IT'S DUSK as Eleanor Kane slides behind the wheel of the 1988 Ford Tempo. Driving instructor Keith Elliott, a soft-spoken, burly man with a beard, also squeezes into the front seat.
The car is clearly marked on the outside with "student driver" signs. It is equipped with an extra brake on the passenger side so Elliott can stop the car in an emergency.
The sky is clear, but the South Buffalo side street is slick with ice. Both Miss Kane and Elliott fasten their seat belts.
"You can put the lights on now," Elliott says. Miss Kane obliges. "Pull out when it's safe."
Miss Kane rolls down the window, looks back and checks the rear-view mirror. She puts her left turn signal on and pulls into the street.
A few hundred feet away, a group of youngsters is playing street hockey. There is parking on both sides of the narrow street. Miss Kane slows down and beeps her horn, but the kids are not moving.
She beeps again. Elliott has his foot poised on the brakes. Miss Kane then presses the brakes. The car skids, veering sharply to the left. It wasn't close to an accident, but it was scary.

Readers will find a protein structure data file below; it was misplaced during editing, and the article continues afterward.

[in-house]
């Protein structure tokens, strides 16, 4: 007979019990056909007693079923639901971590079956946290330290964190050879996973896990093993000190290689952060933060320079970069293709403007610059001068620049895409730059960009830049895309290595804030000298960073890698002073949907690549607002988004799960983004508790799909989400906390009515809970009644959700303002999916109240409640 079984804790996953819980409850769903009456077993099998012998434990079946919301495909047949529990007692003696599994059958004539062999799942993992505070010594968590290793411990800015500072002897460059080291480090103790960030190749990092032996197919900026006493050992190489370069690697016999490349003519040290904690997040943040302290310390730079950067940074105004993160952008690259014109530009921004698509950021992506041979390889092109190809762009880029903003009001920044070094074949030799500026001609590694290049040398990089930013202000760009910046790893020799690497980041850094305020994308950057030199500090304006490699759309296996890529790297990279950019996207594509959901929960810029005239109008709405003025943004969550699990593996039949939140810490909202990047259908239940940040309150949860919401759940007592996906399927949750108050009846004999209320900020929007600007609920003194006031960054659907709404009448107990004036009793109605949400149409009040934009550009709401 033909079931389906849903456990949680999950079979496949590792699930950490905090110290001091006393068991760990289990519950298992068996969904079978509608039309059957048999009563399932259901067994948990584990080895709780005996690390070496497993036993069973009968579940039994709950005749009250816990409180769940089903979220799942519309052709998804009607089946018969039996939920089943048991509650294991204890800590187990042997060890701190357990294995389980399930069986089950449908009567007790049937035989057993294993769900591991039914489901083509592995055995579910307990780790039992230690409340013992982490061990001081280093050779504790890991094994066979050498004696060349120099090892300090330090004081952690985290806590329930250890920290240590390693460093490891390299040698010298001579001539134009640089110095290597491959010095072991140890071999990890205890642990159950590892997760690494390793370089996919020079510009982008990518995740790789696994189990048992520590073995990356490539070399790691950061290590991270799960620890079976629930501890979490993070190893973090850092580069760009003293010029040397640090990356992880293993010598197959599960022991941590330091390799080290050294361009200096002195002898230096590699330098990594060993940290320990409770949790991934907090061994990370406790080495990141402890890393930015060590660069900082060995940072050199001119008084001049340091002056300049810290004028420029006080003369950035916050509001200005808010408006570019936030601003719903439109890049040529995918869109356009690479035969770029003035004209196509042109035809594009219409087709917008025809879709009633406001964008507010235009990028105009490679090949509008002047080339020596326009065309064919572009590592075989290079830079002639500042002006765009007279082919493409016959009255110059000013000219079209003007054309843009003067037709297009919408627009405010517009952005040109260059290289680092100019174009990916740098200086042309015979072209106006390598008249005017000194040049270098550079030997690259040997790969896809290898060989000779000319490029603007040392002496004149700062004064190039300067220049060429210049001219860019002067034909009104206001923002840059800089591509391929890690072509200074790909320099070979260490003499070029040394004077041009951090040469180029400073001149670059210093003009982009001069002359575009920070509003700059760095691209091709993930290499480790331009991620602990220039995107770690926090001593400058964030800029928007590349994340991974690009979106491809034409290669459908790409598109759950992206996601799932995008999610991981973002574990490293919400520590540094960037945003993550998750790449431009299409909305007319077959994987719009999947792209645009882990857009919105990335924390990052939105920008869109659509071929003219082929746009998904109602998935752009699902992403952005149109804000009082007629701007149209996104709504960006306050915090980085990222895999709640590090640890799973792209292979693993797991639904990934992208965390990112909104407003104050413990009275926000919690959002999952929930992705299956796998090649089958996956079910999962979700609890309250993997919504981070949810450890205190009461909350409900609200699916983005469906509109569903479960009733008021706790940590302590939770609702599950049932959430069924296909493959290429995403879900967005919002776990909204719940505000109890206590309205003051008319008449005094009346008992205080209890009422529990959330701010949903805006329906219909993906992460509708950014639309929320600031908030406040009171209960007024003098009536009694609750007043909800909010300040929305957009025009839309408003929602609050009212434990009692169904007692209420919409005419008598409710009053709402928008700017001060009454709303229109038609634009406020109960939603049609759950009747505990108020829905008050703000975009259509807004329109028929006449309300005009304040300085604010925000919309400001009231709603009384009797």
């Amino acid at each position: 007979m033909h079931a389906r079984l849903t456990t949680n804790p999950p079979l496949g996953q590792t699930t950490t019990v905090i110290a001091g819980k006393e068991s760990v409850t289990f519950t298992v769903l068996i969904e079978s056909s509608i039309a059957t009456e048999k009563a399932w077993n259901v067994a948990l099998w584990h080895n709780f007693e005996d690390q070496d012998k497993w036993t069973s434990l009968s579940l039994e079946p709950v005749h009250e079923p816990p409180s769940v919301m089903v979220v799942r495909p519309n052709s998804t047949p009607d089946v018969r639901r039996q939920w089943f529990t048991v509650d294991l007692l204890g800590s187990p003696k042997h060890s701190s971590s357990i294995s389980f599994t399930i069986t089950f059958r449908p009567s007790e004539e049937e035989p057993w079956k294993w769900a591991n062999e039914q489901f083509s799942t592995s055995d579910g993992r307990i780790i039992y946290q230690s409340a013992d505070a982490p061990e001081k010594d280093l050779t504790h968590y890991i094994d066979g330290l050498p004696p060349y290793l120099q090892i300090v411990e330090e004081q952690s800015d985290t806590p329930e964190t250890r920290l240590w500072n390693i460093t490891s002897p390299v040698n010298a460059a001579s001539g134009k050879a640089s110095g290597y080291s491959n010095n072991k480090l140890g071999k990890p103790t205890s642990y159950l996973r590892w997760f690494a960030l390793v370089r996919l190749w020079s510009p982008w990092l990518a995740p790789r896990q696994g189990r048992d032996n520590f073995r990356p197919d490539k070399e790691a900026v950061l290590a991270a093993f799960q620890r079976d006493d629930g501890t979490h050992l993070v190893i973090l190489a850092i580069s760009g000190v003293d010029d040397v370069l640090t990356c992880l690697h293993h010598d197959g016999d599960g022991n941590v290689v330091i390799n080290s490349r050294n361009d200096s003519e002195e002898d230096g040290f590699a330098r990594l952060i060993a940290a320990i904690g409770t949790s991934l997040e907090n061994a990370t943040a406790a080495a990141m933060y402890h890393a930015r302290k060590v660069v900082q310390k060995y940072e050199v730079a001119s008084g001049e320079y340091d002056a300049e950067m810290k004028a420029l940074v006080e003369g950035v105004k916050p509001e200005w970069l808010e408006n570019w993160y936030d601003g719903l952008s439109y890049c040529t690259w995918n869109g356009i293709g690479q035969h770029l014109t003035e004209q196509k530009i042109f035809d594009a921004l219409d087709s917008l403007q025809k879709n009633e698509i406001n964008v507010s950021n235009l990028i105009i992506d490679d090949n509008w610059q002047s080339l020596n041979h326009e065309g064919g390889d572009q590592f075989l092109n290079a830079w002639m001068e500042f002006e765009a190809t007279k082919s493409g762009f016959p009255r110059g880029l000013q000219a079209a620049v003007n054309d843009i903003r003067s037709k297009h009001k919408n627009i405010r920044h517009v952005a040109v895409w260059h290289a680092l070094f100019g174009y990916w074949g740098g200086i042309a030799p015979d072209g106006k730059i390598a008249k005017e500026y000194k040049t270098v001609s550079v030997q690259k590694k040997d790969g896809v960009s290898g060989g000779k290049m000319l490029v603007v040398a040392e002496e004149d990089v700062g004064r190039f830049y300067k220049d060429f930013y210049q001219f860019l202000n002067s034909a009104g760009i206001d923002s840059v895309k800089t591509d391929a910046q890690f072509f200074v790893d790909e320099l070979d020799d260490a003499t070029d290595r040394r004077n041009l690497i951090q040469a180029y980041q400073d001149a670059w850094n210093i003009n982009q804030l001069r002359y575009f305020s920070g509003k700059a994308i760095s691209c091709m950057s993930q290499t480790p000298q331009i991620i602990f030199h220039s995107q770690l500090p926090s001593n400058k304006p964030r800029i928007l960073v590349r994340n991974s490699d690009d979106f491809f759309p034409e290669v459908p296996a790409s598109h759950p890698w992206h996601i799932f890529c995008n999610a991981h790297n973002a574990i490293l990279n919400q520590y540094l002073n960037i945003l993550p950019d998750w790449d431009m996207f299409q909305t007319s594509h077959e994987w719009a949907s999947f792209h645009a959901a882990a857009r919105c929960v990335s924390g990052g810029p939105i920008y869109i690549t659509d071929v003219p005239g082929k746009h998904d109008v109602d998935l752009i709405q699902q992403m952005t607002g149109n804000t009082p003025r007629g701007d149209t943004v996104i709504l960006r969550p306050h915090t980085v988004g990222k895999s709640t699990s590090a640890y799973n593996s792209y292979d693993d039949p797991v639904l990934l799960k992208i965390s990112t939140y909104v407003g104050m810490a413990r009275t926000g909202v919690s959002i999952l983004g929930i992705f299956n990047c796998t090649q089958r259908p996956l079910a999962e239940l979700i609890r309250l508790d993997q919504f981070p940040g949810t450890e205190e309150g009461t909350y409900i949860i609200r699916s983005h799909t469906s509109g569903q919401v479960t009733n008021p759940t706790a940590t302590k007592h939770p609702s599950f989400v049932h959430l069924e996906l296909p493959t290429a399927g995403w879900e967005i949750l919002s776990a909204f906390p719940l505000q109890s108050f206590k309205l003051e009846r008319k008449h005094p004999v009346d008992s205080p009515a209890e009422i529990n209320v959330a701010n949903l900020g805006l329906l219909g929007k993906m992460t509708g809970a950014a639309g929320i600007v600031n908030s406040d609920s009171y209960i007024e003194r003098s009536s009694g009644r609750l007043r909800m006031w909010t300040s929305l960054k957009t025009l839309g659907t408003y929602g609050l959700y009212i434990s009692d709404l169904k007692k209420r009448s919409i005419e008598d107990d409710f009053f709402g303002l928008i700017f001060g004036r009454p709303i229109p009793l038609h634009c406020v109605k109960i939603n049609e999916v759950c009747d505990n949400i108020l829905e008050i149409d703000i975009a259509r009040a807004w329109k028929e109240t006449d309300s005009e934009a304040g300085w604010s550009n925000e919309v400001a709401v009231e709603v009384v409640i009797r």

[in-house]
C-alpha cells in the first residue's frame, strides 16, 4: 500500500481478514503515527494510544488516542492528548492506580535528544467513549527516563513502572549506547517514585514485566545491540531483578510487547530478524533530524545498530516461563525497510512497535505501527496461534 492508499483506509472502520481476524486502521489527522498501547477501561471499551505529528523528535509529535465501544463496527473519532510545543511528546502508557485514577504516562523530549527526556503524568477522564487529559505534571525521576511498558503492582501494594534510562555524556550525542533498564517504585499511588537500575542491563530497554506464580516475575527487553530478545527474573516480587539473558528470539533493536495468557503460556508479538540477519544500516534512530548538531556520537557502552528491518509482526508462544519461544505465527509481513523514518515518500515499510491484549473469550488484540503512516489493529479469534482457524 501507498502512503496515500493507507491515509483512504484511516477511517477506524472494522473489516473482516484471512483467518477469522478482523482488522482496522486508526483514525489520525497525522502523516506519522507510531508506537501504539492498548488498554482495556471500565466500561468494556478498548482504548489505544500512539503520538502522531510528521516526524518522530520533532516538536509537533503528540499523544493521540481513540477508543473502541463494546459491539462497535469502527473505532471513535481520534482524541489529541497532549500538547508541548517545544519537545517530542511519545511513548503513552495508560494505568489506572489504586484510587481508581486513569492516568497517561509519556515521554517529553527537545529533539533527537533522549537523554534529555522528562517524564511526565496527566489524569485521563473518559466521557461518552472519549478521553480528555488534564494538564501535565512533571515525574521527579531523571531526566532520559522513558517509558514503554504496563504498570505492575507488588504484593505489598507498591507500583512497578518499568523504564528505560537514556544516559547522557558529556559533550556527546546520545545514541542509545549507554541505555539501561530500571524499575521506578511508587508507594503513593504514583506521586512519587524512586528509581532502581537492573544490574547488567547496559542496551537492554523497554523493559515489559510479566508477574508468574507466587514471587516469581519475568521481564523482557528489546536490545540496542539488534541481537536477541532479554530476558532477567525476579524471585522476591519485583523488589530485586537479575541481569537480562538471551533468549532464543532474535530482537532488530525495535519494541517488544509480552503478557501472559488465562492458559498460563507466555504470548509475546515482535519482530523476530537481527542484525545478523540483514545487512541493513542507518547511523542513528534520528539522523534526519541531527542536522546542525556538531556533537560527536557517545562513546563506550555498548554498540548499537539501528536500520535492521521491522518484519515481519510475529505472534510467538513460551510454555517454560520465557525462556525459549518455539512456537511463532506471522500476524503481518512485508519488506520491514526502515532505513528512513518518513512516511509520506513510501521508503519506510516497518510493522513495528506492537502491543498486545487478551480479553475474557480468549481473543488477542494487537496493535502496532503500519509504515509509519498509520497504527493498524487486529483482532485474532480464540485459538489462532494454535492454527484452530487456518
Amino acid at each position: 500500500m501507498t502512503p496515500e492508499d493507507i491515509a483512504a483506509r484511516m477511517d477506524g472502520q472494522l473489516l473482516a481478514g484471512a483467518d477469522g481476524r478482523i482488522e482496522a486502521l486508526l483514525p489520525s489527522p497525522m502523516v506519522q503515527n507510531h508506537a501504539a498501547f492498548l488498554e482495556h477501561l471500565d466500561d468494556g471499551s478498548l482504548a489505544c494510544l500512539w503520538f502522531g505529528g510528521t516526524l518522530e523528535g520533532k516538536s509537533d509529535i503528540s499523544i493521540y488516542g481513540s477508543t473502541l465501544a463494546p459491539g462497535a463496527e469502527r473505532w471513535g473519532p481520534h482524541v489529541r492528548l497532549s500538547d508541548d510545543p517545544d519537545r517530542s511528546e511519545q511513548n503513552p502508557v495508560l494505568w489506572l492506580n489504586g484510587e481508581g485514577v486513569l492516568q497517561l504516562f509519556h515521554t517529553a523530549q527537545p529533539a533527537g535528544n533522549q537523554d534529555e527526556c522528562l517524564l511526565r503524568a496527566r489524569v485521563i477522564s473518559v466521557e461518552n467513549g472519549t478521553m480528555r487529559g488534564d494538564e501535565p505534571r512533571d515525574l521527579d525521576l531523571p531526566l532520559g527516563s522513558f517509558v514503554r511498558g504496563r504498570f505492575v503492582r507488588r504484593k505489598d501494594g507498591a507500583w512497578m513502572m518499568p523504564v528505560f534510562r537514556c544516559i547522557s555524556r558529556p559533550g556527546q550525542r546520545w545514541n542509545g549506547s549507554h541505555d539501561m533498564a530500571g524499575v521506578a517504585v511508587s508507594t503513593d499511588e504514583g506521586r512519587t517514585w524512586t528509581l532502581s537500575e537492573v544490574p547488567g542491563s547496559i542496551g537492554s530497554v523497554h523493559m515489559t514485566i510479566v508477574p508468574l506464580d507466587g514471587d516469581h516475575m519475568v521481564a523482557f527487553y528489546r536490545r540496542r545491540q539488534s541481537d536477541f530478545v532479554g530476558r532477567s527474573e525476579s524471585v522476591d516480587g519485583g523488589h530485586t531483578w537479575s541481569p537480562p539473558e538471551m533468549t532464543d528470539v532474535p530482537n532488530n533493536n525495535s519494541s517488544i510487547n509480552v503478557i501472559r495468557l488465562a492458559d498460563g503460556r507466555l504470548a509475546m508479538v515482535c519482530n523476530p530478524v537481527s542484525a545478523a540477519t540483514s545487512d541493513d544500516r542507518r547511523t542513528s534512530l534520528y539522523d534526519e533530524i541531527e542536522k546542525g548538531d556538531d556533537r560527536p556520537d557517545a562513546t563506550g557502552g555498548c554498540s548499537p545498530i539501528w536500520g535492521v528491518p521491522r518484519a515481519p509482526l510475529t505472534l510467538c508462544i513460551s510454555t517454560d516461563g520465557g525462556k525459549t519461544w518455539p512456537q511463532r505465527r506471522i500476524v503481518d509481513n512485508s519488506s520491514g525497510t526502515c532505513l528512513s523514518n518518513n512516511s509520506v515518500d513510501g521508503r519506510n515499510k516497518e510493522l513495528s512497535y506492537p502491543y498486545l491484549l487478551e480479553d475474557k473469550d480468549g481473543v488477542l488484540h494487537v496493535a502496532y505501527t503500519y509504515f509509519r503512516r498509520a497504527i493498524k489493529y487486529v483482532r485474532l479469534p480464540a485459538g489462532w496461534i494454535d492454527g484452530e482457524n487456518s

"Whew," says a relieved Miss Kane.
"You handled that well. You did the right thing," Elliott assures her.
A kid of about 10, holding a plastic hockey stick, smiles and waves at Miss Kane from the side of the road.
"Way to go, lady," he yells, with a tone of sarcasm in his voice.
Elliott smiles. It's all in a day's work for a driving instructor. He has had his share of close calls, but he maintains an ideal attitude for the job.
"I don't scream, I don't yell, I don't hit -- in fact, I'm numb," says Elliott, 39, a teacher at O'Day's School of Driving for nearly 15 years.
Miss Kane appreciates Elliott's low-key presence. The lesson lasts 45 minutes, and that can be a long time to spend with a driving teacher.
"He makes me feel relaxed," she says. "He doesn't yell and he doesn't get excited. He takes time to explain things."
Despite his style, Elliott admits the work is demanding. "People think it's an easy job, but it's not," Elliott says. "There's a lot of mental pressure.
"It might sound crazy, but I enjoy this work. Most people do very well, and I feel that I'm helping them became safe drivers. I get a great deal of satisfaction when they pass their road test."
Miss Kane will take her road test in about two weeks.
After the skid, the rest of her lesson is routine. She does a couple of three-point turns and practices parallel parking.
"For me, parking is the hardest part," Miss Kane says. "Driving is easy."
The lesson ends, Miss Kane departs, and Elliott slides over to the wheel. He doesn't drive much in his free time.
"I don't like to take my work home with me," Elliott says.
He enjoys watching video movies; his favorite is "Smokey and the Bandit," especially the car crash scenes.
"I like sitting in my living room and watching someone else crack up."